To further explore this year’s Georgia History Festival theme, “The United States Constitution: Ensuring Liberty and Justice for All,” January’s #MarkerMondays explore themes from Article VI of the U.S. Constitution, specifically how Georgians have regarded the Supremacy Clause and/or the Oath or Affirmation Clause.
This week’s #MarkerMonday highlights Dr. Elizur Butler and Samuel Worcester, and discusses Georgia’s reaction to the Supreme Court ruling in Worcester v. Georgia. Dr. Butler and Mr. Worcester were both missionaries working under the American Board of Commissioners for Foreign Missions who also provided legal and political advice to the Cherokee Nation in the 1820s and 30s as Georgia waged a campaign for the removal of all Native Americans from within the State’s claimed borders. During this time, the State of Georgia passed laws that abolished the Cherokee government, annexed Cherokee land (which they redistributed to white settlers), and prohibited white persons from residing with the Cherokee. Dr. Butler and Mr. Worcester refused to abide by the latter law and were sentenced on September 15, 1831 to four years at the State penitentiary in Milledgeville.
In 1832, Samuel Worcester challenged the Georgia laws in the Supreme Court Case Worcester v. Georgia. On March 3, 1832, in a five to one decision by the Supreme Court, Worcester won his case and Chief Justice John Marshall concluded in the court’s opinion that the “Cherokee Nation… is a distinct community occupying its own territory… in which the laws of Georgia can have no force.”
The State of Georgia ignored the Supreme Court ruling, which was a significant test to Article VI of the U.S. Constitution, in which the Supremacy Clause mandates that federal laws and treaties, like those that Georgia’s laws violated, are paramount to the laws of state governments. President Andrew Jackson, however, did not act to enforce the ruling, and later remarked: “The decision of the supreme court has fell still born, and they find that it cannot coerce Georgia to yield to its mandate.” In 1838, U.S. troops began removing Cherokees in what became known as the Trail of Tears.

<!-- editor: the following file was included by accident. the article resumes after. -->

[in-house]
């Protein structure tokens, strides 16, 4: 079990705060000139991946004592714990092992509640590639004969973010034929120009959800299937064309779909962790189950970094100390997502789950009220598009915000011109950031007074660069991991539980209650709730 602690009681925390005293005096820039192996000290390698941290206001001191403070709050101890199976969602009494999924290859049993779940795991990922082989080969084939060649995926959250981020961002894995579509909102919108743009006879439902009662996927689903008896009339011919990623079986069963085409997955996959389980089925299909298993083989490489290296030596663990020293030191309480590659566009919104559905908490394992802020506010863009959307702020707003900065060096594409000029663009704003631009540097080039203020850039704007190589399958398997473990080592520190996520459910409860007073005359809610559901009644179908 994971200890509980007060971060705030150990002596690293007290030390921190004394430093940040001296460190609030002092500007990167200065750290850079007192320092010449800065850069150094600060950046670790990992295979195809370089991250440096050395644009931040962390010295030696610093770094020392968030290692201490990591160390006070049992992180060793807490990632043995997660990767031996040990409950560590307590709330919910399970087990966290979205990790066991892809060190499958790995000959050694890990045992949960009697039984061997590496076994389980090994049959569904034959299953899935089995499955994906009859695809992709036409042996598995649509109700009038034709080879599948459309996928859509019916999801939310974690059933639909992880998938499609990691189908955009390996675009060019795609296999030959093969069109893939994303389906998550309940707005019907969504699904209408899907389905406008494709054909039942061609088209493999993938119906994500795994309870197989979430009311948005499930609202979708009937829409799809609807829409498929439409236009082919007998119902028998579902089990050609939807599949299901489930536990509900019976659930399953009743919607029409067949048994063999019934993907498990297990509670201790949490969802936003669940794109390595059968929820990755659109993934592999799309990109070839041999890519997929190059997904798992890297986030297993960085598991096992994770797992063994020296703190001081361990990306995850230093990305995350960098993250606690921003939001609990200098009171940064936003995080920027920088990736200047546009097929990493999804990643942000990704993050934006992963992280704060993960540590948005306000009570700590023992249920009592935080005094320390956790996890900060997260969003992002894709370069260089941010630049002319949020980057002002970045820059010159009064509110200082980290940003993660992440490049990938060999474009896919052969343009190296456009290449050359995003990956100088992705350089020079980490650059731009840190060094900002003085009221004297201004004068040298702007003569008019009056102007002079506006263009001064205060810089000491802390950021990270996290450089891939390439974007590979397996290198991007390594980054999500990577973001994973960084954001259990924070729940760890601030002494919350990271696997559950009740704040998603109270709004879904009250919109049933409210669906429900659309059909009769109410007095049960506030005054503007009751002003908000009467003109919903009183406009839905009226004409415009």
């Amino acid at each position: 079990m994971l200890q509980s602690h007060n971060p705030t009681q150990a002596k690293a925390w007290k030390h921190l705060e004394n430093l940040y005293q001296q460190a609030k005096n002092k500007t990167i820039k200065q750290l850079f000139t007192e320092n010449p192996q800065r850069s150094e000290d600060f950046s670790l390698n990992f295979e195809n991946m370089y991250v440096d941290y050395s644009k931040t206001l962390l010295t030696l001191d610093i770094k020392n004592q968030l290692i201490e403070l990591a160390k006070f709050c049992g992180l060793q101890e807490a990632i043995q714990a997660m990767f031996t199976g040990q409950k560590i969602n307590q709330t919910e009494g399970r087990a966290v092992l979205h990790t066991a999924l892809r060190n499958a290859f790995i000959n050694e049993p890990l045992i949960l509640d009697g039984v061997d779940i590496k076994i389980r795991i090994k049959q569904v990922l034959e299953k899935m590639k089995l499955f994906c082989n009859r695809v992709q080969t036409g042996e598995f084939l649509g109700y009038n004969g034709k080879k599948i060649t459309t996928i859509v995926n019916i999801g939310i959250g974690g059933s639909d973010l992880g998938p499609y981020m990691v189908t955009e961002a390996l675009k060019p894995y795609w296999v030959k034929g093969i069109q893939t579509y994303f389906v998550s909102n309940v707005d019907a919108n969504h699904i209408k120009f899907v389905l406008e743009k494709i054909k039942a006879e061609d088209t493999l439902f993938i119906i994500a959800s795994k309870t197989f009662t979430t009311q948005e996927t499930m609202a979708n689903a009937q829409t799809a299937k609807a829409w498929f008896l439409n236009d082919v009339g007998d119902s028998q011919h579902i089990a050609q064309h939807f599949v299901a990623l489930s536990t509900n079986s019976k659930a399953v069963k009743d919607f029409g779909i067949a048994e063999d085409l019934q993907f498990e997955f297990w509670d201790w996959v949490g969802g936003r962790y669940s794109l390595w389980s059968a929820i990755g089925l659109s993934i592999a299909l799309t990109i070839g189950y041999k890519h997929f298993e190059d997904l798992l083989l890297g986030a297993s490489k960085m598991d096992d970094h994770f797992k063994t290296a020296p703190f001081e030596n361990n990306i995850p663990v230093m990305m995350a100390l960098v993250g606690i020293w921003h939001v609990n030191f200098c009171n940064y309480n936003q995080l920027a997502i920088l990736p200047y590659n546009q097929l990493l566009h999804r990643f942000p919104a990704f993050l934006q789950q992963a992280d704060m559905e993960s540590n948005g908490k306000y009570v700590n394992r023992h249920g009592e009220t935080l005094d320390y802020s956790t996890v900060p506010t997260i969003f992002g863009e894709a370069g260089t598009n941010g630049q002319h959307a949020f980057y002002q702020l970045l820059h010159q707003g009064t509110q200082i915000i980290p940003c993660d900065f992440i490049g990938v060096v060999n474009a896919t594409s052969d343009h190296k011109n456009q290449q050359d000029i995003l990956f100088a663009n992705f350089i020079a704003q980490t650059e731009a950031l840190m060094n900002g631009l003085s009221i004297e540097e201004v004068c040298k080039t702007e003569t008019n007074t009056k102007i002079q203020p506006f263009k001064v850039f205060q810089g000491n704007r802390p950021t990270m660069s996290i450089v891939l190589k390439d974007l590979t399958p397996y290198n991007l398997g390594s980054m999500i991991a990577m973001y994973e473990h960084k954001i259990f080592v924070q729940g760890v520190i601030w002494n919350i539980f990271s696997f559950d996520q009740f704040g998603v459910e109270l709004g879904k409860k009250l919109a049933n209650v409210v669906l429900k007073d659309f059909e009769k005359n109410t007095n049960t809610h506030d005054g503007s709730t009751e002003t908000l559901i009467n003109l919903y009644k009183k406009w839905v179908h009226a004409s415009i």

Explore the links below to learn more about Elizur Butler, Samuel Worcester, and the Supreme Court Case Worcester v. Georgia.
Today in Georgia History “Worcester v. Georgia”
New Georgia Encyclopedia “Worcester v. Georgia (1832)”
Encyclopedia Britannica “Worcester v. Georgia”
Constitution Center: Article VI “Debts, Supremacy, Oaths, Religious Tests”
Georgia Historic Newspapers: Cherokee Phoenix, March 17, 1832
GHS houses several collections related to Worcester v. Georgia and the forced removal of the Cherokee Nation from Georgia.
Opinion of the Supreme Court of the United States, at January term, 1832 : delivered by Mr. Chief Justice Marshall, together with the opinion of Mr. Justice McLean, in the case of Samuel A. Worcester, plaintiff in error, versus the state of Georgia ; with a statement of the case, extracted from the records of the Supreme Court of the United States.
The removal of the Cherokee Indians from Georgia / by Wilson Lumpkin ; including his speeches in the United States Congress on the Indian question, as representative and senator of Georgia ; his official correspondence on the removal of the Cherokees during his two terms as governor of Georgia, and later as United States commissioner to the Cherokees, 1827-1841 ; together with a sketch of his life and conduct while holding many public offices under the government of Georgia and the United States, prior to 1827, and after 1841.
The Georgia Historical Quarterly published articles related to Dr. Elizur Butler and Worcester v. Georgia which can be accessed on JSTOR. If your library does not have access to JSTOR, you can go to www.jstor.org and create a free MyJSTOR Account.